Understanding the Heggstad Petition: A Tool for Trust Asset Inclusion

By Jana Hagekhalil, Esq., TLD Law

A woman in black coat posing for the camera.
Jana Hagekhalil

The Heggstad petition, stemming from the landmark case of Estate of Heggstad (1993) 16 Cal. App. 4th 943, serves as a valuable mechanism for transferring assets into a trust posthumously. This legal maneuver becomes essential when a settlor passes away without having transferred all assets into the trust during their lifetime.

Without the Heggstad petition, the alternative route often involves navigating the probate process, which is not only time-consuming but also entails significant costs for clients in terms of fees. This process typically entails petitioning for the probate of the pour-over will, stipulating that all property be transferred to the trust. While the end result remains the same—property inclusion in the trust—the Heggstad petition offers a more efficient and cost-effective alternative, particularly when specific circumstances warrant its use.

Technically authorized under Probate Code 850, the Heggstad petition provides the legal framework to petition for the inclusion or removal of assets from a trust. Often referred to as a Heggstad petition after the pivotal case, it allows for a streamlined process of demonstrating the settlor’s intent to include certain assets in the trust.

Crucial to the success of a Heggstad petition is establishing the settlor’s “specific intent” to include the property in the trust, despite any inadvertent omissions during their lifetime. This intent can be demonstrated through documentation such as the Schedule A attached to the trust, which lists the trust’s assets. If the property in question is identified within this schedule, it typically serves as compelling evidence of the settlor’s intentions, facilitating a smoother approval by the court.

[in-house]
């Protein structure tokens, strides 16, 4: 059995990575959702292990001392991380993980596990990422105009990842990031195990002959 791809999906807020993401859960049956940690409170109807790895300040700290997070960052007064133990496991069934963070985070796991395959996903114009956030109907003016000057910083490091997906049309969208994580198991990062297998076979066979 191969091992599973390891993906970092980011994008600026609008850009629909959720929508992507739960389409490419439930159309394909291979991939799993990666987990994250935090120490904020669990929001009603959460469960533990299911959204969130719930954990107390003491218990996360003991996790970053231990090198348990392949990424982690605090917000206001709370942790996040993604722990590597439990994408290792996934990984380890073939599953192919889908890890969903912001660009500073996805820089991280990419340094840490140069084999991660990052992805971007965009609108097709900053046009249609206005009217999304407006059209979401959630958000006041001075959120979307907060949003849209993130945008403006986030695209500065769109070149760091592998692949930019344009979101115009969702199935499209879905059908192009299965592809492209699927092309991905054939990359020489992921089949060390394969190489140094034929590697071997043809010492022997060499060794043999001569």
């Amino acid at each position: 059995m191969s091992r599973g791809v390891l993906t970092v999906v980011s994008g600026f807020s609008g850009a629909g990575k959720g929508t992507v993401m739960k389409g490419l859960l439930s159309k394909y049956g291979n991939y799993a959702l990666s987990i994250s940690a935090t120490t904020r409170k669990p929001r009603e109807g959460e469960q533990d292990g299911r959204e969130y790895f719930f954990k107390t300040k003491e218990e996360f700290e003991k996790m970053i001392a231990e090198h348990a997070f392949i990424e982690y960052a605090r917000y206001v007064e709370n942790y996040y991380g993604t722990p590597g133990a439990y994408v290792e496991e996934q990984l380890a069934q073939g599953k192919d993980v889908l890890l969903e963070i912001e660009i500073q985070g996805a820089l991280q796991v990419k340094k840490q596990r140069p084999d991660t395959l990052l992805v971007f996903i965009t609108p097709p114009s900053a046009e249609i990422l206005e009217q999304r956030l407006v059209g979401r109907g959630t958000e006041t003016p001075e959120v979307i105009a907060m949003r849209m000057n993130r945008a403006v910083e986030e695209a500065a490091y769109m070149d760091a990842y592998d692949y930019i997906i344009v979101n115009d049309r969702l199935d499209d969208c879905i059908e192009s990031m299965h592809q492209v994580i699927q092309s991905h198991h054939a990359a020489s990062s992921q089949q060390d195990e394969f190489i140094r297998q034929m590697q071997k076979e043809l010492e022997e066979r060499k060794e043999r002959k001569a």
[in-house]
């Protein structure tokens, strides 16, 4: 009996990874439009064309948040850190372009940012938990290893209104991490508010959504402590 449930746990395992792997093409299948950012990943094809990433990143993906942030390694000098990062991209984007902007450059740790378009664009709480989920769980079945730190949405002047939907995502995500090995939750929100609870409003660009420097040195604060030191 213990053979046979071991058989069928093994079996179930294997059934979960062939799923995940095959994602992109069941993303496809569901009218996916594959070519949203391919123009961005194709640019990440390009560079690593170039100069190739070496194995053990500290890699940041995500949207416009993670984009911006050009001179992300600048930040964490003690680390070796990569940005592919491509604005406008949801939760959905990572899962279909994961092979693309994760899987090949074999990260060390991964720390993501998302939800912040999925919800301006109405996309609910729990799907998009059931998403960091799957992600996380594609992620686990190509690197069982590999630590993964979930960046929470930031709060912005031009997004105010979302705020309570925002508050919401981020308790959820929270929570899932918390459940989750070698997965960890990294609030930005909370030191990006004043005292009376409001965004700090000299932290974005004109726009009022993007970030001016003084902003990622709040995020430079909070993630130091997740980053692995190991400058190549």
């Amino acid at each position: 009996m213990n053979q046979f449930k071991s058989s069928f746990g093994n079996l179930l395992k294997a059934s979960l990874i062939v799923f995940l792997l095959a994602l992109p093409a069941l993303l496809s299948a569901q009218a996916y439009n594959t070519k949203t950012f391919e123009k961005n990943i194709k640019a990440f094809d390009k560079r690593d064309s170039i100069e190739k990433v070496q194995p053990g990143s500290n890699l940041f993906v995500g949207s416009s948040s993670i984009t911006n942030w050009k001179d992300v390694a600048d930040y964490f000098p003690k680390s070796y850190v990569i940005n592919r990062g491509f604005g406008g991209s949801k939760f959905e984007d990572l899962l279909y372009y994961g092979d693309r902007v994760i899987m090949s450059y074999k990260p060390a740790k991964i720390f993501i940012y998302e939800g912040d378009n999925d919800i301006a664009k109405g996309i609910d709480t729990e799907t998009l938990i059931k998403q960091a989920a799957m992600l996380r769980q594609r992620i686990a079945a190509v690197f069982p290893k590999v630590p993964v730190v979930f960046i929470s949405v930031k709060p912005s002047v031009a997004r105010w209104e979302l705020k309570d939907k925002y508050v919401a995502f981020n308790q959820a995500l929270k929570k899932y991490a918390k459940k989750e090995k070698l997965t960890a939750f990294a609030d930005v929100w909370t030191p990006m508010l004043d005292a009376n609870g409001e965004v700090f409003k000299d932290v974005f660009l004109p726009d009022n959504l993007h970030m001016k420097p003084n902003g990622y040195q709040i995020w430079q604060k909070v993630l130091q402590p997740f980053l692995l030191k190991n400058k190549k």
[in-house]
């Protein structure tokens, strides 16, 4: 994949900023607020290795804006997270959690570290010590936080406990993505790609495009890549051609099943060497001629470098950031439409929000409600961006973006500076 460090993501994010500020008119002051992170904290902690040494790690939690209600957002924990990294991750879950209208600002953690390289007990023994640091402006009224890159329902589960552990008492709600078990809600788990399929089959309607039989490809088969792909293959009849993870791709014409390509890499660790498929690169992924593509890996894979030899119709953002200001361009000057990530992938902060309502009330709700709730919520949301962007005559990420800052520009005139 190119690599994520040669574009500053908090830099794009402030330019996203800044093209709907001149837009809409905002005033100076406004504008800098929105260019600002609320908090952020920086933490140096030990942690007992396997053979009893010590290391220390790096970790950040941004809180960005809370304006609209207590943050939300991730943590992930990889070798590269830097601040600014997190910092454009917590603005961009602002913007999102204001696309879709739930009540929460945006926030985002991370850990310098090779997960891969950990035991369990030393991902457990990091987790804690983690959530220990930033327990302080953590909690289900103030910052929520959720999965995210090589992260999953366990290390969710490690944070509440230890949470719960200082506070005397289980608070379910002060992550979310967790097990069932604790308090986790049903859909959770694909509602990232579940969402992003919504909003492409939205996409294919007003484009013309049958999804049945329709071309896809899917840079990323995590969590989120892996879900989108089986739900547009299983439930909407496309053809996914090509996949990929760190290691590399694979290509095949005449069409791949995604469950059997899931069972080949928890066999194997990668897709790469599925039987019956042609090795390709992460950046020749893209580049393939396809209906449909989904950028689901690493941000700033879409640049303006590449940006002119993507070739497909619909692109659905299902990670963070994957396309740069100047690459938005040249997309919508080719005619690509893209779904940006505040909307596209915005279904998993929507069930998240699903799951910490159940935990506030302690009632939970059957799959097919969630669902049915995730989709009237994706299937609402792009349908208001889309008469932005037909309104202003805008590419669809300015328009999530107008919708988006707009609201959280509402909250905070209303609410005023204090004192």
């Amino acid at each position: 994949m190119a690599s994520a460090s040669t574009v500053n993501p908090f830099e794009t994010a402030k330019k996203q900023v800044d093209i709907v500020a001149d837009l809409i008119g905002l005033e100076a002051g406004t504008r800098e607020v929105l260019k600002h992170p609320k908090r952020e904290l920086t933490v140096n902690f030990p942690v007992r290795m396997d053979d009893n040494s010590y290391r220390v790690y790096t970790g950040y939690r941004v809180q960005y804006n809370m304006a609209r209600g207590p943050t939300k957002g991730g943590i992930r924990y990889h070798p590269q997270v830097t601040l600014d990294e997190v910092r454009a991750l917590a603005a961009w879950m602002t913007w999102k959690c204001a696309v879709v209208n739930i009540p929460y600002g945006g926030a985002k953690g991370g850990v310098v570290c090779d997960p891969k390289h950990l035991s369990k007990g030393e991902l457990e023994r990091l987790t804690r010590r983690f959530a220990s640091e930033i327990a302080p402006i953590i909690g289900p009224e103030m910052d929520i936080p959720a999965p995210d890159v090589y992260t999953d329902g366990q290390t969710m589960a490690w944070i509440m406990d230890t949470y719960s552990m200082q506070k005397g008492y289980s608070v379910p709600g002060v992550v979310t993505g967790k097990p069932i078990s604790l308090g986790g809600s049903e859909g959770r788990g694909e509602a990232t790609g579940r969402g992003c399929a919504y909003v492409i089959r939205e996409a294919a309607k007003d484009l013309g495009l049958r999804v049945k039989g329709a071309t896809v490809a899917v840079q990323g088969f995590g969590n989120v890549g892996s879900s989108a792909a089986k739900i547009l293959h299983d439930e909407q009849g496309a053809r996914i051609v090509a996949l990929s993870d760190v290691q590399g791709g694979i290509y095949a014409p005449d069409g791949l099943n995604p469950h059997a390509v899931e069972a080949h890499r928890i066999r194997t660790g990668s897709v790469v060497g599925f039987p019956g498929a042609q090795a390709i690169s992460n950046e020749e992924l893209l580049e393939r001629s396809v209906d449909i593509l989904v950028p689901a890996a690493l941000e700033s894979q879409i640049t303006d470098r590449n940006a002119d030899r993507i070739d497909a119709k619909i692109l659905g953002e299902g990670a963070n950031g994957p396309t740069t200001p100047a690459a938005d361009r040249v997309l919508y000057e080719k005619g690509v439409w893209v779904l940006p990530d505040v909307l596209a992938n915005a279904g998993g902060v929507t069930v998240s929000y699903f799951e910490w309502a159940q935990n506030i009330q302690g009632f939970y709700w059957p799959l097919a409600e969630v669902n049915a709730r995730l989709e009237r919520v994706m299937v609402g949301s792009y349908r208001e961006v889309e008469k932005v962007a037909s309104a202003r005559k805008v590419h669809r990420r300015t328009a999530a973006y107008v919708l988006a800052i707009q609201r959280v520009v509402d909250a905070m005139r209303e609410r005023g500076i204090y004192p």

For instance, consider the case of Joan and Jose Chavez (pseudonyms used for client confidentiality), who had established a trust. Unfortunately, Jose overlooked transferring all his own separately titled bank accounts into the trust during his lifetime. Following Jose’s passing earlier this year, these accounts— various bank accounts valued at over $250,000 —now require inclusion in the trust to avoid complications. Jose’s surviving spouse was not able to obtain access to her husband’s accounts following his death. These accounts are duly listed on the Schedule A, accompanied by relevant documentation including Jose’s death certificate, the trust instrument, and his pour-over will. A Heggstad petition avoids the need for a Spousal Property Petition and Probate in this situation.

In essence, the Heggstad petition offers a practical solution for rectifying inadvertent omissions in trust planning, ensuring a smoother transition of assets and minimizing legal complexities for beneficiaries. Its utilization underscores our commitment at TLD Law to providing effective estate planning strategies tailored to our clients’ unique needs and circumstances. Contact us at for more information.

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